(Open To the Public)
Neuroscience teaches us how critical environment is in shaping young brains. These influences affect who we are and what we become. Influences that are toxic weaken the architecture of the developing brain, which lead to lifelong problems in learning, behavior, and physical and mental health.
How can we harness this knowledge to positively impact children who are exposed to toxic stress?
Come join members of our local community for a day of learning and planning toward a pathway that creates and integrates systems of trauma-informed responses for at-risk youth. Everyone is welcome; children & family professionals, academics, educators, policy makers, law enforcement, business owners, or anyone with an interest in the future of our children and our community.
Speakers will include BJ Casey, Ph.D., Psychobiologist from the Sackler Institute at Cornell University in NY, Robin Saenger, Founding Director, Peace4Tarpon, and Dan Goldowitz, Ph.D., Psychobiologist from Centre for Molecular Medicine and Therapeutics at the University of British Columbia. Participants will also enjoy feedback from several ongoing idea groups and poster presentations.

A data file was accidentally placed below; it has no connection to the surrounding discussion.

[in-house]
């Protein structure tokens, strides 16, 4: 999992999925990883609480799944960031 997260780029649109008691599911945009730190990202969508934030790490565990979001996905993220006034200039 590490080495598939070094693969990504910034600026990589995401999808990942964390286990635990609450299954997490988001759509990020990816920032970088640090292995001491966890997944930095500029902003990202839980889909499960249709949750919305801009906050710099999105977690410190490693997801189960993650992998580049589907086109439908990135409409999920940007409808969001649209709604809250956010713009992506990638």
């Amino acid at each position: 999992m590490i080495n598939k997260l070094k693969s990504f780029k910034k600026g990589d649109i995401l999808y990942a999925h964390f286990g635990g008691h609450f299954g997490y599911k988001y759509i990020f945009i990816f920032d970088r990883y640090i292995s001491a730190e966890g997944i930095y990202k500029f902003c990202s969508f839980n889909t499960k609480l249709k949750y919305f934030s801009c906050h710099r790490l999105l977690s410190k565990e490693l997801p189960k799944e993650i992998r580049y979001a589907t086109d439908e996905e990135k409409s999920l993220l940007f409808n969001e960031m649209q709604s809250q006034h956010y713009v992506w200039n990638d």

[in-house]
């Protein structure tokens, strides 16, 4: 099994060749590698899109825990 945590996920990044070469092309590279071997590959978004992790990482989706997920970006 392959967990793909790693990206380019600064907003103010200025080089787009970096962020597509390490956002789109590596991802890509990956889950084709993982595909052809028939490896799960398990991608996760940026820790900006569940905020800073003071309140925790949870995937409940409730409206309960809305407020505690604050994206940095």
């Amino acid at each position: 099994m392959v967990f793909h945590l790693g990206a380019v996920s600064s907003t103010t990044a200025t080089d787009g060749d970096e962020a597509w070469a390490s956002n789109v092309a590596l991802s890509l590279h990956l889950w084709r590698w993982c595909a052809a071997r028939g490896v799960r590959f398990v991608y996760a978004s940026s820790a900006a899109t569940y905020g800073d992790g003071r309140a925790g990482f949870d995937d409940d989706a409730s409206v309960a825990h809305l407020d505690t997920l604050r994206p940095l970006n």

Dr. BJ Casey – Cornell University
Dr. Dan Goldowitz – University of British Columbia
Robin Saenger – Peace4Tarpon
This event is open to the public.
Early registration deadline is September 14, 2014 $20 per person.
Join renowned neurodevelopmental psychologist Daniel Goldowitz, Ph.D., from Vancouver, B.C., for a discussion of current, cutting-edge research on toxic stress and its effect on the developing brains of young children.
This event is by invitation only (space limited) and will include local professionals who work with children and families, along with UF academics who develop and teach curricula that affect families. Joining forces and resources, we will begin a conversation about how to transform contemporary research into practices that help all children reach their fullest potential.
A boxed lunch will be served, along with the opportunity to discuss with other professionals/agencies/departments about the implication of neuroscience research on our “communities.”
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